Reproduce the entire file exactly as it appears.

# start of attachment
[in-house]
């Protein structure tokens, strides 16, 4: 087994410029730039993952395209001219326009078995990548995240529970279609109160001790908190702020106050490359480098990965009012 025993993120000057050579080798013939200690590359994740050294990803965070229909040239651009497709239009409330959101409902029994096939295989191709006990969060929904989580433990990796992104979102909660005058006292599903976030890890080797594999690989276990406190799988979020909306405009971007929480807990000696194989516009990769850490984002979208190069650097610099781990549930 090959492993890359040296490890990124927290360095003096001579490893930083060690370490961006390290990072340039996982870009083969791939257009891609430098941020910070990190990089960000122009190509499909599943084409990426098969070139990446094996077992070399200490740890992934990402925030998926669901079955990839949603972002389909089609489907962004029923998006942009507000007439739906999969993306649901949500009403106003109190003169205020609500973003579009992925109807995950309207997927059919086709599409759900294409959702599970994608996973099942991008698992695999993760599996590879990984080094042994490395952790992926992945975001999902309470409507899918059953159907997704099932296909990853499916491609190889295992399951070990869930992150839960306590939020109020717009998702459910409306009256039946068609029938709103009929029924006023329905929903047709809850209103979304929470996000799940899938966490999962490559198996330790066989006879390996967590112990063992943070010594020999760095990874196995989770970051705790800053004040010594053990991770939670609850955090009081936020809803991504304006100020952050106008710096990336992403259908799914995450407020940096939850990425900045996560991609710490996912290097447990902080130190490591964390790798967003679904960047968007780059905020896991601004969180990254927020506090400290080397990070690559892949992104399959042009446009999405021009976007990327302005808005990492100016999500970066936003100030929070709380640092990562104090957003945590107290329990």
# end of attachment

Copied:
[in-house]
């Protein structure tokens, strides 16, 4: 087994410029730039993952395209001219326009078995990548995240529970279609109160001790908190702020106050490359480098990965009012 025993993120000057050579080798013939200690590359994740050294990803965070229909040239651009497709239009409330959101409902029994096939295989191709006990969060929904989580433990990796992104979102909660005058006292599903976030890890080797594999690989276990406190799988979020909306405009971007929480807990000696194989516009990769850490984002979208190069650097610099781990549930 090959492993890359040296490890990124927290360095003096001579490893930083060690370490961006390290990072340039996982870009083969791939257009891609430098941020910070990190990089960000122009190509499909599943084409990426098969070139990446094996077992070399200490740890992934990402925030998926669901079955990839949603972002389909089609489907962004029923998006942009507000007439739906999969993306649901949500009403106003109190003169205020609500973003579009992925109807995950309207997927059919086709599409759900294409959702599970994608996973099942991008698992695999993760599996590879990984080094042994490395952790992926992945975001999902309470409507899918059953159907997704099932296909990853499916491609190889295992399951070990869930992150839960306590939020109020717009998702459910409306009256039946068609029938709103009929029924006023329905929903047709809850209103979304929470996000799940899938966490999962490559198996330790066989006879390996967590112990063992943070010594020999760095990874196995989770970051705790800053004040010594053990991770939670609850955090009081936020809803991504304006100020952050106008710096990336992403259908799914995450407020940096939850990425900045996560991609710490996912290097447990902080130190490591964390790798967003679904960047968007780059905020896991601004969180990254927020506090400290080397990070690559892949992104399959042009446009999405021009976007990327302005808005990492100016999500970066936003100030929070709380640092990562104090957003945590107290329990």